I had heard of the Buena Vista Social Club in America, if only because of the film, but there was more music worth discovering. I was anxious to listen to bands I hadn’t heard yet. I had a few ideas to prime the pump, because I’ve seen Cuba’s Cima Funk play with New Orleans’s Dumpstaphunk – with a ph – at Tipatinas, an old fruit stand turned hip music venue near the river’s Irish Chanel. Cima Funk opened with a few local musicians for Trombone Shorty, two of the Neville brothers, and a few members of Galactic, who had just purchased Tipatinas and was having a party to celebrate. Everyone there was enthusiastic about the Afro-Cuban music scene, which is like the Pope saying he digs another preacher’s sermon. A seed was planted in my mind at a late night show after a couple of local beers, and a week later I saw a few other Cuban and Carribbean bands two hours away, at Lafayette’s Festival International, and the seed sprouted. I saw a news blurb about the Obama entrepreneurship loophole, and the sprout skyrocketed. I requested a visa and was approved, and a year later the tree bore fruit and I was standing in Havana savoring a Hemmingway dacquiri, as if it were meant to be. Cristi called it synchronicity.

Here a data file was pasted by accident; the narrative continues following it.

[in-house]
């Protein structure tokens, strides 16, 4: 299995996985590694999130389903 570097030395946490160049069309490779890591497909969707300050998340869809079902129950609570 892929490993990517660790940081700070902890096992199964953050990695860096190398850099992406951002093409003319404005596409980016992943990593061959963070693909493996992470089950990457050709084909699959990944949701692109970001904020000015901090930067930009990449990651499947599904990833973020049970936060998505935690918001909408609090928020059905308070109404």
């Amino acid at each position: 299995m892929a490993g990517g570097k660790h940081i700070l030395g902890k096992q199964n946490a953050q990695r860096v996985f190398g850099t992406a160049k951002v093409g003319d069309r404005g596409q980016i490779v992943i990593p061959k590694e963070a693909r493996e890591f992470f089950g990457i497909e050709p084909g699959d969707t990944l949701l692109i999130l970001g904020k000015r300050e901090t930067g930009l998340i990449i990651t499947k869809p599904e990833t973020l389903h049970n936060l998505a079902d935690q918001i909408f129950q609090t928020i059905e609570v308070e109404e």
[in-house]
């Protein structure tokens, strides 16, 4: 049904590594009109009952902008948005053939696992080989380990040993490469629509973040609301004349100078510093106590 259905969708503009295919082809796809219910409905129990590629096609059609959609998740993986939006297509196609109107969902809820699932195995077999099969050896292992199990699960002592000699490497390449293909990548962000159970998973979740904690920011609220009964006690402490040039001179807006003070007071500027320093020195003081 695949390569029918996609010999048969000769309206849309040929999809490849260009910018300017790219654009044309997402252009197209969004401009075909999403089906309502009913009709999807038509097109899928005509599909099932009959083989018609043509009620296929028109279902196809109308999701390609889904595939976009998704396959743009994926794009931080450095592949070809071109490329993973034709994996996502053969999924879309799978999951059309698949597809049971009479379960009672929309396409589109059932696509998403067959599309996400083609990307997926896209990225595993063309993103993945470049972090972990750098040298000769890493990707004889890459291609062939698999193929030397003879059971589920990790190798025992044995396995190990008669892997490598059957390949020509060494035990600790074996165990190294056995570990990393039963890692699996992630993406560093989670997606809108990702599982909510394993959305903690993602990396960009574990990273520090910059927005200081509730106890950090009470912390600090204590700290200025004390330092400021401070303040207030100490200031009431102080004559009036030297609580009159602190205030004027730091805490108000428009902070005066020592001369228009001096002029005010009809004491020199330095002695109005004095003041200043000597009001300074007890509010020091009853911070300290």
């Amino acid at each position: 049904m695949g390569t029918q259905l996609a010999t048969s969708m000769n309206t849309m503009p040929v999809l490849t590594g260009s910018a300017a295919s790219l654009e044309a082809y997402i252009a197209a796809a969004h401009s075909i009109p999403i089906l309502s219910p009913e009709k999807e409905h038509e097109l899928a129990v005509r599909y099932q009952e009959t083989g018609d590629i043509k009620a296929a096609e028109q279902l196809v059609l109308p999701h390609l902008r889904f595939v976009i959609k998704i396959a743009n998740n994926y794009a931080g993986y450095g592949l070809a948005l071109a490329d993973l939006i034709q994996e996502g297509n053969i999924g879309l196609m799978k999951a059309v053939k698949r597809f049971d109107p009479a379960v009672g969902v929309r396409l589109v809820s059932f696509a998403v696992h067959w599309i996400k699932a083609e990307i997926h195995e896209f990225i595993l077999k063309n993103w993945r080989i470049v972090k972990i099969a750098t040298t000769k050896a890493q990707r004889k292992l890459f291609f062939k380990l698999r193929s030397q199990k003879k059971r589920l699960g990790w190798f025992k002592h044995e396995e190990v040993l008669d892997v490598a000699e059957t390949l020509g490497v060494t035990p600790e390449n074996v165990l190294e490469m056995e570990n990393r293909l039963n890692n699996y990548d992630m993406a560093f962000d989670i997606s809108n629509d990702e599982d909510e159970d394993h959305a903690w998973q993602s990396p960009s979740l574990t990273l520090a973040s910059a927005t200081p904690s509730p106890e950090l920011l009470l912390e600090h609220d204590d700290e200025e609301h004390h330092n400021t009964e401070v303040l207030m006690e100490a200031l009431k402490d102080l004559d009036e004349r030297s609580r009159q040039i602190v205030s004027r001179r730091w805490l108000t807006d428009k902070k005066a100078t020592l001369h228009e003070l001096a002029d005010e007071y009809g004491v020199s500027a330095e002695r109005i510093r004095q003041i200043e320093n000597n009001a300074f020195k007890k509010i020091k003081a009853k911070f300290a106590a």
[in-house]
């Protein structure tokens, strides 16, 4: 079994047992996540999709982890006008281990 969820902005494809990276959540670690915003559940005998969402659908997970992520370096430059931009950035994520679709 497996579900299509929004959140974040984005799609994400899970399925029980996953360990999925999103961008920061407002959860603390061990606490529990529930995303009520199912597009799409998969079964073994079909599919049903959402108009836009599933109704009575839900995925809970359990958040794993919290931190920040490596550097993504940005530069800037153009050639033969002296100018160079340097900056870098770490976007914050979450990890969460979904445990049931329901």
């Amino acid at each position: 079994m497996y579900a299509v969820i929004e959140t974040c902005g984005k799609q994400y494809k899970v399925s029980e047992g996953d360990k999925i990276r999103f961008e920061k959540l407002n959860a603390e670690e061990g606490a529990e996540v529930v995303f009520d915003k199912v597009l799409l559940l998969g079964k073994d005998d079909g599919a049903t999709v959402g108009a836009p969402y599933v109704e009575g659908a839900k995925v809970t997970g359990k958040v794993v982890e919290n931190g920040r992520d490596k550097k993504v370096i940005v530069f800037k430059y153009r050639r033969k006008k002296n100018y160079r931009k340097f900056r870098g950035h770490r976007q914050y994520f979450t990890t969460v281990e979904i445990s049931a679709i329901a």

Despite the bar’s vibe and my groove, I didn’t stop thinking about Wendy. My initial reaction had left fight or flight hormones lingering longer than I could force away. I tried to focus on the music, but I kept going back to my initial sense of dread, doubting my decision and wondering if there was something to her message.

Maybe I had just been grumpy after a long series of flights, I thought to myself. I had been squished between different groups of big, chatty people on each leg, and I almost leaped from the plane before we rolled to a stop. As soon as we could take off seatbelts, I stood up and held my carry-on backpack and walked briskly from the plane to a row of private cars and asked for the closest place to buy a WiFi card ang get public access. It seemed like so long ago that I was surprised by the lingering feelings and the ruminating thoughts about Wendy and her history.